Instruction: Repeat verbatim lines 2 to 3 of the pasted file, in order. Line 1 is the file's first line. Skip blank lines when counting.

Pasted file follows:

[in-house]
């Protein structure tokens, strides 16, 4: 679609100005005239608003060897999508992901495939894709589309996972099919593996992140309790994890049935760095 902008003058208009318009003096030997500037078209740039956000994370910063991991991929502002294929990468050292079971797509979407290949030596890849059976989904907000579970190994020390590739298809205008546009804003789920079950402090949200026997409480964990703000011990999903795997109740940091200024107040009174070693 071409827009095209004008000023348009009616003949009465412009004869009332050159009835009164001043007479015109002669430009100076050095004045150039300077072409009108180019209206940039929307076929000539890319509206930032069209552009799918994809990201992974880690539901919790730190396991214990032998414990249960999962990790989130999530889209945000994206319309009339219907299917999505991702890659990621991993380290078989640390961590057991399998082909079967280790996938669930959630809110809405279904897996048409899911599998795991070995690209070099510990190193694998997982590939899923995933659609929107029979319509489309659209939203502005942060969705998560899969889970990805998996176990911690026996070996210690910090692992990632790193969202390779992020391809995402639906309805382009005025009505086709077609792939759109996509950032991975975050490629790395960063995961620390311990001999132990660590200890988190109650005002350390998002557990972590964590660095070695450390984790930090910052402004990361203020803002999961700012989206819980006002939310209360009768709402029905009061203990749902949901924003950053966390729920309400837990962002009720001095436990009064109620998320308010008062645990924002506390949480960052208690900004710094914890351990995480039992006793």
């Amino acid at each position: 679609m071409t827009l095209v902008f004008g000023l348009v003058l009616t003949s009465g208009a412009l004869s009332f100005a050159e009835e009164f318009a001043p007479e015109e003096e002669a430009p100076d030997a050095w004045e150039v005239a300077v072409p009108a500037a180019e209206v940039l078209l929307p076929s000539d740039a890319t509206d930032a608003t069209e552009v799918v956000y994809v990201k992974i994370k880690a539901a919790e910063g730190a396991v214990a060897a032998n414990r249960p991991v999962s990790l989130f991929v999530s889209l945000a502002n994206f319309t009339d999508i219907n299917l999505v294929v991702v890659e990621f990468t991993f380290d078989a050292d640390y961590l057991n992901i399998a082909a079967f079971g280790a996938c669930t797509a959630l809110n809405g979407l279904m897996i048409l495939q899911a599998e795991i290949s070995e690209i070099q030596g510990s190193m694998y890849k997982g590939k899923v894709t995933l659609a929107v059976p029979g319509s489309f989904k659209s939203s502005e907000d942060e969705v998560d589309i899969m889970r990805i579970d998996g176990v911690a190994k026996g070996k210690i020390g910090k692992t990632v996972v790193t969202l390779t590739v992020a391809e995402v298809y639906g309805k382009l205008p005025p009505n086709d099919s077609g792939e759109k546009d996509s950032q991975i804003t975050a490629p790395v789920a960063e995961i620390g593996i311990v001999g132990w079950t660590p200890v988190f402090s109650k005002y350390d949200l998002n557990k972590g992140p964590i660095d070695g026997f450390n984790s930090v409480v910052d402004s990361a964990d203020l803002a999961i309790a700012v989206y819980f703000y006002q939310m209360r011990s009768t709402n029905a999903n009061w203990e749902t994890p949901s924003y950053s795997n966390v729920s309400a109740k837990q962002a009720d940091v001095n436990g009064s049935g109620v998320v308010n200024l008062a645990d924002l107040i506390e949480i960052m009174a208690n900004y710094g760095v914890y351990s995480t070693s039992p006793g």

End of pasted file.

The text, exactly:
């Protein structure tokens, strides 16, 4: 679609100005005239608003060897999508992901495939894709589309996972099919593996992140309790994890049935760095 902008003058208009318009003096030997500037078209740039956000994370910063991991991929502002294929990468050292079971797509979407290949030596890849059976989904907000579970190994020390590739298809205008546009804003789920079950402090949200026997409480964990703000011990999903795997109740940091200024107040009174070693 071409827009095209004008000023348009009616003949009465412009004869009332050159009835009164001043007479015109002669430009100076050095004045150039300077072409009108180019209206940039929307076929000539890319509206930032069209552009799918994809990201992974880690539901919790730190396991214990032998414990249960999962990790989130999530889209945000994206319309009339219907299917999505991702890659990621991993380290078989640390961590057991399998082909079967280790996938669930959630809110809405279904897996048409899911599998795991070995690209070099510990190193694998997982590939899923995933659609929107029979319509489309659209939203502005942060969705998560899969889970990805998996176990911690026996070996210690910090692992990632790193969202390779992020391809995402639906309805382009005025009505086709077609792939759109996509950032991975975050490629790395960063995961620390311990001999132990660590200890988190109650005002350390998002557990972590964590660095070695450390984790930090910052402004990361203020803002999961700012989206819980006002939310209360009768709402029905009061203990749902949901924003950053966390729920309400837990962002009720001095436990009064109620998320308010008062645990924002506390949480960052208690900004710094914890351990995480039992006793």
């Amino acid at each position: 679609m071409t827009l095209v902008f004008g000023l348009v003058l009616t003949s009465g208009a412009l004869s009332f100005a050159e009835e009164f318009a001043p007479e015109e003096e002669a430009p100076d030997a050095w004045e150039v005239a300077v072409p009108a500037a180019e209206v940039l078209l929307p076929s000539d740039a890319t509206d930032a608003t069209e552009v799918v956000y994809v990201k992974i994370k880690a539901a919790e910063g730190a396991v214990a060897a032998n414990r249960p991991v999962s990790l989130f991929v999530s889209l945000a502002n994206f319309t009339d999508i219907n299917l999505v294929v991702v890659e990621f990468t991993f380290d078989a050292d640390y961590l057991n992901i399998a082909a079967f079971g280790a996938c669930t797509a959630l809110n809405g979407l279904m897996i048409l495939q899911a599998e795991i290949s070995e690209i070099q030596g510990s190193m694998y890849k997982g590939k899923v894709t995933l659609a929107v059976p029979g319509s489309f989904k659209s939203s502005e907000d942060e969705v998560d589309i899969m889970r990805i579970d998996g176990v911690a190994k026996g070996k210690i020390g910090k692992t990632v996972v790193t969202l390779t590739v992020a391809e995402v298809y639906g309805k382009l205008p005025p009505n086709d099919s077609g792939e759109k546009d996509s950032q991975i804003t975050a490629p790395v789920a960063e995961i620390g593996i311990v001999g132990w079950t660590p200890v988190f402090s109650k005002y350390d949200l998002n557990k972590g992140p964590i660095d070695g026997f450390n984790s930090v409480v910052d402004s990361a964990d203020l803002a999961i309790a700012v989206y819980f703000y006002q939310m209360r011990s009768t709402n029905a999903n009061w203990e749902t994890p949901s924003y950053s795997n966390v729920s309400a109740k837990q962002a009720d940091v001095n436990g009064s049935g109620v998320v308010n200024l008062a645990d924002l107040i506390e949480i960052m009174a208690n900004y710094g760095v914890y351990s995480t070693s039992p006793g």